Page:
By Sean Lawrenson, First Year, English
Raine Allen Miller’s directorial debut is a tale of coming to terms with bad breakups and finding happiness through heartbreak. Rye Lane (2023) fully embraces the rom-com genre, whilst successfully maintaining a fine balance between humour and emotional sincerity.
The first thing to note about Rye Lane is how visually striking it is. The first scene takes us through numerous toilet cubicles in a London gallery show. We see teenagers beating someone up, an old man asleep on the toilet and at last, a man walks into the cubicle, sits down, and starts breaking down in tears.
Dom (David Jonnson) has been broken up with by his girlfriend of six years for three months now, but just so happens to talk to Yas (Vivian Oprah) in the cubicle opposite. It is the classic beginning of most romcoms since the genre began; strangers meet in a random place (what are the odds!) and fall in love.
At this point of the film, I was sceptical in seeing how the story progressed. Would it lean further into these overdone, tiresome tropes? The answer to that is a resounding no.
There is a vibrancy to the film which off-sets the potentially more cliché moments, two strangers fall in love over the course of a day, yes, but the way the film deals with both character's breakups, recounting the past in a thoughtful and very funny way, is enough to keep the audience on board throughout.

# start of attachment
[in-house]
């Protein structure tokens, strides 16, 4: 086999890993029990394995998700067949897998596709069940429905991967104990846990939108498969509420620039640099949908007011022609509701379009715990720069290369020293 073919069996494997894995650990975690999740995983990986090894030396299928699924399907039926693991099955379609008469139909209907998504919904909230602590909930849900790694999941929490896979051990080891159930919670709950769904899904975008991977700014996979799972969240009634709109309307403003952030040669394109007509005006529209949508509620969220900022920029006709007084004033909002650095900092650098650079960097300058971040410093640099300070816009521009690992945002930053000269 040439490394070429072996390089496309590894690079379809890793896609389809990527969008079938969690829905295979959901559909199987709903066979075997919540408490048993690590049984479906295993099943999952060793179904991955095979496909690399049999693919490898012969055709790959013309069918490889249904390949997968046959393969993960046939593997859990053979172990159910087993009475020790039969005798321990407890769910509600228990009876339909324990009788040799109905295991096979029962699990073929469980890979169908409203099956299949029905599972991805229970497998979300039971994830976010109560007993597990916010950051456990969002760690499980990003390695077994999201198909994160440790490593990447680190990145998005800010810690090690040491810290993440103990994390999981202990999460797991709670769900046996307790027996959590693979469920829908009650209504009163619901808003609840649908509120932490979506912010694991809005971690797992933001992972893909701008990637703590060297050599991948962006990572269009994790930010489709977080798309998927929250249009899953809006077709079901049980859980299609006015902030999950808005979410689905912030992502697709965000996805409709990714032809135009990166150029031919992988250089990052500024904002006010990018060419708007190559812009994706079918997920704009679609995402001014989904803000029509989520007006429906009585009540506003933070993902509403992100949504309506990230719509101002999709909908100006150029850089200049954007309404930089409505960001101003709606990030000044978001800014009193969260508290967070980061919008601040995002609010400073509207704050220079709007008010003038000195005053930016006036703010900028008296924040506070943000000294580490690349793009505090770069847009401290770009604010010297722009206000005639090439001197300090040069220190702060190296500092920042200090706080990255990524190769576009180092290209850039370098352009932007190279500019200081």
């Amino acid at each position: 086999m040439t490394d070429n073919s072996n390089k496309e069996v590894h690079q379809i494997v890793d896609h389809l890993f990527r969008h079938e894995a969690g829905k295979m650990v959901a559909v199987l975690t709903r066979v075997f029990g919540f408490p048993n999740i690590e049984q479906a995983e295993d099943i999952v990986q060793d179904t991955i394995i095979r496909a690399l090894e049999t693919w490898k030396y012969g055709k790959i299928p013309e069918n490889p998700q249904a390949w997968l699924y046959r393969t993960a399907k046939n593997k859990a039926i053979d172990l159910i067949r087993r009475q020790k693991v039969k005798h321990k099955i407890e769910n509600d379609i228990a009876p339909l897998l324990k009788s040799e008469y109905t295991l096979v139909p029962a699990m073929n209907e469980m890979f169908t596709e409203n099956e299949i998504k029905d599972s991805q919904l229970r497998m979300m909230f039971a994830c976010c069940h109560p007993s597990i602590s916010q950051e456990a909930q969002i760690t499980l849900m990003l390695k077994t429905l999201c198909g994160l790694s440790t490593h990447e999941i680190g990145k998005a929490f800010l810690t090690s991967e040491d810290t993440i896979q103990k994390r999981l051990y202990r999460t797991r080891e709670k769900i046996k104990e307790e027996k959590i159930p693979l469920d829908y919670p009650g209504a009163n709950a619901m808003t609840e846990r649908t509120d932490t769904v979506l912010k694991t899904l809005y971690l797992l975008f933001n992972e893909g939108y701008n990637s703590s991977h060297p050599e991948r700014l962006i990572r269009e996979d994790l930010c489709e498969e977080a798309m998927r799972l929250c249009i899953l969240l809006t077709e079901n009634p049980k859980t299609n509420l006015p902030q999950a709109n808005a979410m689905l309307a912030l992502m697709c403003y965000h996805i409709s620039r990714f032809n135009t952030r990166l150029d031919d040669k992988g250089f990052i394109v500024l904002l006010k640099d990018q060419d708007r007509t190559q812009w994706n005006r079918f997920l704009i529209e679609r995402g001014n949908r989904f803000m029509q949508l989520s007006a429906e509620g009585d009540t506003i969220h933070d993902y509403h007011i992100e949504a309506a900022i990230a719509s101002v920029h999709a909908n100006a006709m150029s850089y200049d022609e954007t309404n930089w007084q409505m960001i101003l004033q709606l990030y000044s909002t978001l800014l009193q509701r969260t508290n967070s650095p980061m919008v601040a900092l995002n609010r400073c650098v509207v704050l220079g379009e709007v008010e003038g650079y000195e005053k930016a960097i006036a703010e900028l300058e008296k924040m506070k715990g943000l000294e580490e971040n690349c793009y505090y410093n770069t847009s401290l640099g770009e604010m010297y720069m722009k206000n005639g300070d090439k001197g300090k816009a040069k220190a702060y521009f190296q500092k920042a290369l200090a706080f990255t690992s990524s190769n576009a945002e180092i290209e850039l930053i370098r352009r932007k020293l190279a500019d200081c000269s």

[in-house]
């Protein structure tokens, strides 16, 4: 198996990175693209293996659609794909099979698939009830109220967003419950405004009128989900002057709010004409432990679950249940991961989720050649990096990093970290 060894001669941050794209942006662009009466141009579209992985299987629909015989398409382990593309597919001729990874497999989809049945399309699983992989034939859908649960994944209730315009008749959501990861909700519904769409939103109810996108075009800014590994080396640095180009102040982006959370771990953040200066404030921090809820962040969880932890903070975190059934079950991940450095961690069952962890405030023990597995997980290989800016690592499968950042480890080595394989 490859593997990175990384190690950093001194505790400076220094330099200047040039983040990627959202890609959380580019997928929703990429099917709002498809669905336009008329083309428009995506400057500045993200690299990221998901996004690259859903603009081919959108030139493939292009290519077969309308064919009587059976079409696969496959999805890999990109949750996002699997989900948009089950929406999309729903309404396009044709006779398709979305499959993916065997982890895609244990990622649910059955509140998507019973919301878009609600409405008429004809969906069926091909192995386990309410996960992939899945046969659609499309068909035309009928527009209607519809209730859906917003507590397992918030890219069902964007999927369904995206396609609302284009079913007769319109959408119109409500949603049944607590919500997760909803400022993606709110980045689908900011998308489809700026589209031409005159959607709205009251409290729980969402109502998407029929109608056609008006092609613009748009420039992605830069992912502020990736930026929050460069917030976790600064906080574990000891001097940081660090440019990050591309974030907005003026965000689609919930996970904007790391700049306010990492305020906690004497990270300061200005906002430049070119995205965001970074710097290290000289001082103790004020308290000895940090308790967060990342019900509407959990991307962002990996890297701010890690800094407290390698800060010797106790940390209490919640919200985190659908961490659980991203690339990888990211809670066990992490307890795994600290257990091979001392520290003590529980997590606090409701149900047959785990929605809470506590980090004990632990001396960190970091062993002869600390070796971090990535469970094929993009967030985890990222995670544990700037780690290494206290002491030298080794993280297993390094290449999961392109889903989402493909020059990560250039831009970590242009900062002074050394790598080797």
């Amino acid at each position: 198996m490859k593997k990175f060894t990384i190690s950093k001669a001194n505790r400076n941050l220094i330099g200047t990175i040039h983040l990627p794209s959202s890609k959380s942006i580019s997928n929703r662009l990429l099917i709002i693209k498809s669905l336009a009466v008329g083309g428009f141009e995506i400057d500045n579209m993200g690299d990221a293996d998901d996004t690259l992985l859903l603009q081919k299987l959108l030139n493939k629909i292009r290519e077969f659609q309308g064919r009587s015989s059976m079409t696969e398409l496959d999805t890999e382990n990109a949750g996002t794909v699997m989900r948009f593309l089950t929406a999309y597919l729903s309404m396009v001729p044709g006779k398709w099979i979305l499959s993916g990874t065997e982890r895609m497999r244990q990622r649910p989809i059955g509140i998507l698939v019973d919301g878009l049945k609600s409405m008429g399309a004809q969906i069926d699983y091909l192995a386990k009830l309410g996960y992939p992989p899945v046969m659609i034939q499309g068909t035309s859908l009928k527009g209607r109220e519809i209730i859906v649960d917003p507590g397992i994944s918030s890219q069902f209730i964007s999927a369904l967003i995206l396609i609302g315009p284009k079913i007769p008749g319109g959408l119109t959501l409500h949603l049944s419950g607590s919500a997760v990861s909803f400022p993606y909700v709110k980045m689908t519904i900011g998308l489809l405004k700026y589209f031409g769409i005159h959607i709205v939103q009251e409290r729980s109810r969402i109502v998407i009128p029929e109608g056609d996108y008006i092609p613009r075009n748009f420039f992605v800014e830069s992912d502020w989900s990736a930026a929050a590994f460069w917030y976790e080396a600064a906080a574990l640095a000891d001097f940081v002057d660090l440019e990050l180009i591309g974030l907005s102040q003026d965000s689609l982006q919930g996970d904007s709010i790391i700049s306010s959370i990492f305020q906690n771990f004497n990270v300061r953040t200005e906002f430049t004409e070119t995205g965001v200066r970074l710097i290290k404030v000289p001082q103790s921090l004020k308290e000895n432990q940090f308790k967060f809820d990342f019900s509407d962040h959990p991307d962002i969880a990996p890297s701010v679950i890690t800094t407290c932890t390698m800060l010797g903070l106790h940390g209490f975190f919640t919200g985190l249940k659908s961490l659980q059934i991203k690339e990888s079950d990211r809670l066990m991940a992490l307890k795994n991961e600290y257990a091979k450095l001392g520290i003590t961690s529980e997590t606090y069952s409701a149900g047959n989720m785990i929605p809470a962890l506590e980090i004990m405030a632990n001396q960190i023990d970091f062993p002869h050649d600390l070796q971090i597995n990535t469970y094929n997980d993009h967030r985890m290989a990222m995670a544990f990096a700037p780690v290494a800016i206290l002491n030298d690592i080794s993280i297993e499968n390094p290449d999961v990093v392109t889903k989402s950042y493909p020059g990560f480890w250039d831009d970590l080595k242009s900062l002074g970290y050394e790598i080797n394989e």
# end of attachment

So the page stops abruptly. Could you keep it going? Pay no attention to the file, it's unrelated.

The film is remarkably funny, several laugh-out-loud moments occur, with a highlight being the entirety of the restaurant scene, where Dom meets with his ex-girlfriend and the man she cheated on him with, his best friend. Several cut-aways explain how the relationship broke down, but the presence of either Yas, or later Dom, as onlookers gives the audience someone to watch along with.
There is also the beauty with which Miller presents London itself. The walks from location to location are full of people in the background either filming Tiktok dances or street musicians which filter into the film’s score (put together expertly by Kwes).
The colour palates are bright pastel yellows, pinks and baby blues which surround the two, at first seemingly compounding their misery, but also poking fun at it. The idea that things will get better is one the film delves into fully and gets great results from.
Every good rom-com relies, in one way or another, on the strength of the chemistry between its two leads, which is why the casting of this film deserves a lot of credit.
Jonnson and Oprah play their roles superbly, Jonnson as the gloomy, downtrodden counterpart to Yas’s bubbly, optimistic self. The way they bumble and bounce along the streets of Peckham provides enough of a relation point to the audience.
We can all identify with either Yas or Dom and have all been in the situation they have before, where lying on your bed all day eating Gregg’s sausage rolls is all you want to do for the rest of your life.
The film recognises these emotions and highlights their absurdities, whilst treating them with enough sensitivity so as to not mock them. It is why we come to feel so immensely attached to both characters and through all the nuanced techniques Miller employs, they are able to create a film which throws itself into a genre which has for so long been portrayed as overdone and sappy, in the process creating a thoroughly enjoyable ninety minutes.
Featured Image: Courtesy of IMDB
Did you enjoy the chemistry between Yas and Dom?